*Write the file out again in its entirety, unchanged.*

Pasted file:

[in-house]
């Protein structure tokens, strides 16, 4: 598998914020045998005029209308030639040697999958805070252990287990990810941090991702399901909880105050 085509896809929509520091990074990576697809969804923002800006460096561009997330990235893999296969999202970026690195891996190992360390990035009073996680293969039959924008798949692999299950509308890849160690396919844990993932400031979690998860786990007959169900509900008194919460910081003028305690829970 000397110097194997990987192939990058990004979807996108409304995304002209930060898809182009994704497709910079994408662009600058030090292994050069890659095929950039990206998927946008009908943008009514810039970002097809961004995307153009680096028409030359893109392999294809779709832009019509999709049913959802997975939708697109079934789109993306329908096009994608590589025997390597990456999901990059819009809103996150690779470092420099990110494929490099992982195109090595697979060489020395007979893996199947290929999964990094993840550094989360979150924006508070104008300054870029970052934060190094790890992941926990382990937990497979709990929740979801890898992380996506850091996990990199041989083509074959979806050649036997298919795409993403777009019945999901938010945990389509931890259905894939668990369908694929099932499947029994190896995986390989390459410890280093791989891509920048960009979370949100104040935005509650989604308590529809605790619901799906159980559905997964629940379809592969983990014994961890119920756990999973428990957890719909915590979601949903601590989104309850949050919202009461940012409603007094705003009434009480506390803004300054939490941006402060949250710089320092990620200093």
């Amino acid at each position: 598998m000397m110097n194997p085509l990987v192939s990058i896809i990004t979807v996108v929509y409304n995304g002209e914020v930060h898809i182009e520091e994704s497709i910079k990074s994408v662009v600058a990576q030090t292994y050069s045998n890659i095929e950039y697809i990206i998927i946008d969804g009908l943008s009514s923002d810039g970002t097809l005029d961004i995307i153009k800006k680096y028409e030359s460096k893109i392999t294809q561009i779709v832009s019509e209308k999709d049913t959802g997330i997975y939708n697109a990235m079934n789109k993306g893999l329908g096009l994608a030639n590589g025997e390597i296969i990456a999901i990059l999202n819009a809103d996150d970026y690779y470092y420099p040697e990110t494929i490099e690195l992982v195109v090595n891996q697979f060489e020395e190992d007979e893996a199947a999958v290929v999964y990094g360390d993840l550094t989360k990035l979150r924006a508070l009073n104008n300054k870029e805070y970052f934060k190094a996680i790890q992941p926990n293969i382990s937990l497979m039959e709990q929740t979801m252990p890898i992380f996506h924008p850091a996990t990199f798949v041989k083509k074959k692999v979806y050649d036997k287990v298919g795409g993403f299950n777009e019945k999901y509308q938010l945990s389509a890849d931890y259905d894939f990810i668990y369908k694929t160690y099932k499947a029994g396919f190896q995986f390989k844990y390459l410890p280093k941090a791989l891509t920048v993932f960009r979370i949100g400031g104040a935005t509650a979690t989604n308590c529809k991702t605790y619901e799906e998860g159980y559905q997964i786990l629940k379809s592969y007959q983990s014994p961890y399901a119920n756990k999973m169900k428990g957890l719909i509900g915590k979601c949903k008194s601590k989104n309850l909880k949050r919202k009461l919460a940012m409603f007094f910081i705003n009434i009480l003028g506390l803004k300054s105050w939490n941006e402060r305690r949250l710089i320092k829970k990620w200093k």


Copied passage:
[in-house]
């Protein structure tokens, strides 16, 4: 598998914020045998005029209308030639040697999958805070252990287990990810941090991702399901909880105050 085509896809929509520091990074990576697809969804923002800006460096561009997330990235893999296969999202970026690195891996190992360390990035009073996680293969039959924008798949692999299950509308890849160690396919844990993932400031979690998860786990007959169900509900008194919460910081003028305690829970 000397110097194997990987192939990058990004979807996108409304995304002209930060898809182009994704497709910079994408662009600058030090292994050069890659095929950039990206998927946008009908943008009514810039970002097809961004995307153009680096028409030359893109392999294809779709832009019509999709049913959802997975939708697109079934789109993306329908096009994608590589025997390597990456999901990059819009809103996150690779470092420099990110494929490099992982195109090595697979060489020395007979893996199947290929999964990094993840550094989360979150924006508070104008300054870029970052934060190094790890992941926990382990937990497979709990929740979801890898992380996506850091996990990199041989083509074959979806050649036997298919795409993403777009019945999901938010945990389509931890259905894939668990369908694929099932499947029994190896995986390989390459410890280093791989891509920048960009979370949100104040935005509650989604308590529809605790619901799906159980559905997964629940379809592969983990014994961890119920756990999973428990957890719909915590979601949903601590989104309850949050919202009461940012409603007094705003009434009480506390803004300054939490941006402060949250710089320092990620200093």
């Amino acid at each position: 598998m000397m110097n194997p085509l990987v192939s990058i896809i990004t979807v996108v929509y409304n995304g002209e914020v930060h898809i182009e520091e994704s497709i910079k990074s994408v662009v600058a990576q030090t292994y050069s045998n890659i095929e950039y697809i990206i998927i946008d969804g009908l943008s009514s923002d810039g970002t097809l005029d961004i995307i153009k800006k680096y028409e030359s460096k893109i392999t294809q561009i779709v832009s019509e209308k999709d049913t959802g997330i997975y939708n697109a990235m079934n789109k993306g893999l329908g096009l994608a030639n590589g025997e390597i296969i990456a999901i990059l999202n819009a809103d996150d970026y690779y470092y420099p040697e990110t494929i490099e690195l992982v195109v090595n891996q697979f060489e020395e190992d007979e893996a199947a999958v290929v999964y990094g360390d993840l550094t989360k990035l979150r924006a508070l009073n104008n300054k870029e805070y970052f934060k190094a996680i790890q992941p926990n293969i382990s937990l497979m039959e709990q929740t979801m252990p890898i992380f996506h924008p850091a996990t990199f798949v041989k083509k074959k692999v979806y050649d036997k287990v298919g795409g993403f299950n777009e019945k999901y509308q938010l945990s389509a890849d931890y259905d894939f990810i668990y369908k694929t160690y099932k499947a029994g396919f190896q995986f390989k844990y390459l410890p280093k941090a791989l891509t920048v993932f960009r979370i949100g400031g104040a935005t509650a979690t989604n308590c529809k991702t605790y619901e799906e998860g159980y559905q997964i786990l629940k379809s592969y007959q983990s014994p961890y399901a119920n756990k999973m169900k428990g957890l719909i509900g915590k979601c949903k008194s601590k989104n309850l909880k949050r919202k009461l919460a940012m409603f007094f910081i705003n009434i009480l003028g506390l803004k300054s105050w939490n941006e402060r305690r949250l710089i320092k829970k990620w200093k």